Conditional Tense

Topics: Conditional sentence, Past tense, Material conditional Pages: 5 (1757 words) Published: May 28, 2012

Conditional sentences usually are of the type in which one circumstance will be symbiotic with the other. For example, “if I find her address, I’ll send her the invite.” Normally, there are three kinds of relationships which can be expressed using the conditional- factual, future, and imaginative conditional relationship. Factual conditionals generate two branches- timeless and time-bound conditionals. Furthermore, timeless conditionals are divided into habitual and generic statements. Generic factual conditionals basically serve the purpose of signifying invariable truths which is usually found in scientific journals etc and are usually in simple present tense. For example, “if you melt ice, it turns into water.” Habitual factual conditionals also signify truth but a habitual truth not a scientific one. For example, “if I clean the room, you do the dishes”. Since it is not time-bound, it usually doesn’t just stick to simple present, it sometimes even occurs in simple past. For example, “if Margaret said ‘run!’, Tommy ran”. Another aspect of factual conditionals is implicit and explicit factual conditionals. Implicit factual conditionals are basically the ones which express indirectly an assumption in a time-bound frame. For example, “if you can get a job in Microsoft, you can get a job anywhere!” the underlying message is that securing a job in Microsoft can mean securing a job in any other big multi-national company. However, this fact could change in the future, thus it is time-bound. An explicit factual conditional is when one uses the conditional i.e. the ‘if’ clause to directly mean something. For example, “if you get caught, you will be put behind bars”. So this statement is a direct statement which implies the fact that the person will actually be in trouble if he gets caught. The future conditional relationship implies the future. For example, “if the temperature touches 50 degrees Celsius tomorrow, all the schools and offices will be shut!”. There are times when one is not sure about the future outcome. In that case, the future conditionals can resort to modals such as maybe, might etc. For example, “if we leave early tomorrow morning, we might catch the 7am bus”. The last and final relationship of the conditionals is the imaginative conditional relationship. These are of two types- hypothetical and counterfactual imaginative conditionals. “Hypothetical conditionals express what the speaker perceives to be unlikely yet possible events or states in the if clause” (Celce-Murcia & Larsen-Freeman, 1999, p. 551). For example, “if Tom had money, he would buy a Ferrari”. The word ‘had’ can be a little confusing for the learners as normally ‘had’ is the simple past tense of have and is used in the past. Therefore, it is very important for the teachers to teach the learners that sometimes words which look like past tense can be used for subjunctive as well. In this case we can also use ‘were’ instead of ‘had’. For example, “if Tom were to have money, he would buy a Ferrari”. The only difference is that ‘had’ is the present hypothetical and ‘were’ is future hypothetical. On the other hand, counterfactual conditionals are the opposite. They depict something which is not possible to achieve. For example, “if my grandmother were still alive, she would have attended my wedding”. As usual this is always tough for the learners as again it uses a word which is usually used in the past tense. Example of past counterfactual conditional would be “if my grandmother had still been alive in 2001, she would have attended my wedding”. One thing which is significant is that past tense refers to present time and past perfect tense refers to past time. Also, the subjunctive ‘were’ has been used where ‘was’ would be the norm. For example, “if Martin were the leader of the camp, we would not have such a mishap”. Apart from ‘if’ we can also use ‘only if’ and ‘unless’ in conditional form. ‘only if’ and ‘unless’ both...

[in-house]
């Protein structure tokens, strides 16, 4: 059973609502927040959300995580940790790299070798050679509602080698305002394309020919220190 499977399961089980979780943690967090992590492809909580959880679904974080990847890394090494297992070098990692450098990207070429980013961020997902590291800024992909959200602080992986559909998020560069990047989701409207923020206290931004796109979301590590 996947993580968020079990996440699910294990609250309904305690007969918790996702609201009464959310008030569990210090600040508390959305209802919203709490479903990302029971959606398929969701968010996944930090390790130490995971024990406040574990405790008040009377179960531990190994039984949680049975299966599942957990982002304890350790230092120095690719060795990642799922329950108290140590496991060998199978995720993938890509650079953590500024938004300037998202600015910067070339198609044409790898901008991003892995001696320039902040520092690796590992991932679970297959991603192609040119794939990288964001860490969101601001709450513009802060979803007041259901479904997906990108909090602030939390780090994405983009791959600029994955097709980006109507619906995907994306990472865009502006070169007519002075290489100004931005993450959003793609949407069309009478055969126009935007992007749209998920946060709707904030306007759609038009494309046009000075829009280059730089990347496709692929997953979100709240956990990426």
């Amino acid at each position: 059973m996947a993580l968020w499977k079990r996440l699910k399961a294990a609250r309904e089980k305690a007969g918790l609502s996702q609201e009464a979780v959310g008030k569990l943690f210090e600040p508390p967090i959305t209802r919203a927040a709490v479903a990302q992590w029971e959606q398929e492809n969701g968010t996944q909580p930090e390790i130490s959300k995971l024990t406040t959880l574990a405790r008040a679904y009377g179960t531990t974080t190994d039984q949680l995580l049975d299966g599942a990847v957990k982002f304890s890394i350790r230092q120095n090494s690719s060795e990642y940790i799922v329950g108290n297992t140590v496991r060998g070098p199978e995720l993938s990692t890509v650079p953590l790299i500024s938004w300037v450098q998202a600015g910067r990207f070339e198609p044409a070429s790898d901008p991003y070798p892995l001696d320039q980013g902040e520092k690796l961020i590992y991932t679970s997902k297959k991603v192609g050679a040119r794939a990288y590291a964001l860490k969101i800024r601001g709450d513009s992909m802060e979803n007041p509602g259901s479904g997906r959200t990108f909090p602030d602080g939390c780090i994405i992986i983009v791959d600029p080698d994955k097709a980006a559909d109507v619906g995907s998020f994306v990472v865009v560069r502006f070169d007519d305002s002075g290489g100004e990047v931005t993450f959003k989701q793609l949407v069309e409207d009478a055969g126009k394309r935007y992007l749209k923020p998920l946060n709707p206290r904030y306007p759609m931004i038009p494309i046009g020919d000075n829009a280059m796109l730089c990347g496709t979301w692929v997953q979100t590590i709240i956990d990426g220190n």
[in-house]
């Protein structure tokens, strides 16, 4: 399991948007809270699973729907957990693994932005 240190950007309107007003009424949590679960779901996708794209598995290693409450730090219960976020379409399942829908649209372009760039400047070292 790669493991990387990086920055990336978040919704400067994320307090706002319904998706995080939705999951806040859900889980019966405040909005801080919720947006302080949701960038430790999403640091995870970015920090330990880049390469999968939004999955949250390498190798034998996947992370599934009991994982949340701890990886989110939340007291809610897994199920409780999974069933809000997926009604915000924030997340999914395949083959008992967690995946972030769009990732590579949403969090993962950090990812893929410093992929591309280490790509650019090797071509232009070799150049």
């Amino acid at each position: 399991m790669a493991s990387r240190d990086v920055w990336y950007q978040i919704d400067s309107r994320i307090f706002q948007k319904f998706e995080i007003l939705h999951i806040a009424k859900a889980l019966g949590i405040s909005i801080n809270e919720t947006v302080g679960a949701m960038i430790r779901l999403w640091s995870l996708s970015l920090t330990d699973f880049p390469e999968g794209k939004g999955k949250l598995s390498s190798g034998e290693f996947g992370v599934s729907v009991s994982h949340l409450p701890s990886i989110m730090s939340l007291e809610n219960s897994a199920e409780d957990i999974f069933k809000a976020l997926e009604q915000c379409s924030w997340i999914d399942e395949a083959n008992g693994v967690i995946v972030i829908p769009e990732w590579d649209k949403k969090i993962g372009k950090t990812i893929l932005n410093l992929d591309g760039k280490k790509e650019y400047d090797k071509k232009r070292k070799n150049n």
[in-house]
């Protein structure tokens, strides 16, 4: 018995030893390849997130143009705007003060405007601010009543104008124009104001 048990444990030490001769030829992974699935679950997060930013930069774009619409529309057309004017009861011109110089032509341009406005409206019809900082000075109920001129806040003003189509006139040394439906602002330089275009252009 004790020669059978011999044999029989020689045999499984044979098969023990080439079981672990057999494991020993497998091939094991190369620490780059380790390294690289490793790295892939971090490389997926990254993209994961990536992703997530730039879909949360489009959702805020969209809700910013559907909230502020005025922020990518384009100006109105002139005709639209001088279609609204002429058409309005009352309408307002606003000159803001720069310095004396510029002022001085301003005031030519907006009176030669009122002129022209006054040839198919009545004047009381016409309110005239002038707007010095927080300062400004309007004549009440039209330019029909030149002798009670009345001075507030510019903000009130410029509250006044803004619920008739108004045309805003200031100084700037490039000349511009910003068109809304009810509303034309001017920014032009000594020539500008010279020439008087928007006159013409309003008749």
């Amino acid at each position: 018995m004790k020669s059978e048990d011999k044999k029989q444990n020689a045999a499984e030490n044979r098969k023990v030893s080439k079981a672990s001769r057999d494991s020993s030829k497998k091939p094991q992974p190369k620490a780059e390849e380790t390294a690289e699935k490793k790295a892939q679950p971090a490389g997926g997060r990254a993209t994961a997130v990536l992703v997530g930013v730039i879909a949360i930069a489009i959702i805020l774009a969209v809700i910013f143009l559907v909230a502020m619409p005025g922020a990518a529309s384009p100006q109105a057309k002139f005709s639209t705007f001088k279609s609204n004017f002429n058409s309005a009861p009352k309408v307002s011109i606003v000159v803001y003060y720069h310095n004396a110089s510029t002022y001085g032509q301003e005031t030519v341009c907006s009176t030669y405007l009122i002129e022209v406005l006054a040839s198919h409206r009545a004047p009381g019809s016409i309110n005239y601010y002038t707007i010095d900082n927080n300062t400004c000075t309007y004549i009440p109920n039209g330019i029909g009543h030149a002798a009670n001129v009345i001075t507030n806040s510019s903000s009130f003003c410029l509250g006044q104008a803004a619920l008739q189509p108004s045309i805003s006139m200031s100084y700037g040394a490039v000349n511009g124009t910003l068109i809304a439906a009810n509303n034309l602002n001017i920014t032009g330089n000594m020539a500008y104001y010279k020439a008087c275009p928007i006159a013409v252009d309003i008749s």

Bibliography: * Celce-Murcia, M. & Larsen-Freeman, D. (1999). The grammar book: An ESL/EFL teacher’s course (second edition).
* Quirk, R., Greenbaum, S., Leech, G, & Svartvik, J. (1989). A comprehensive grammar of the English language.
* John Seely, 2006; Grammar for teachers : the essential guide
* Ronald Carter, Michael McCarthy, 2006; Cambridge grammar of English : a comprehensive guide: spoken and written English grammar and usage
* Barbara Dancygier and Eve Sweetser, 2005; Mental spaces in grammar : conditional constructions
* Dancygier, Barbara 1998; Conditionals and prediction : time, knowledge and causation in English conditional constructions
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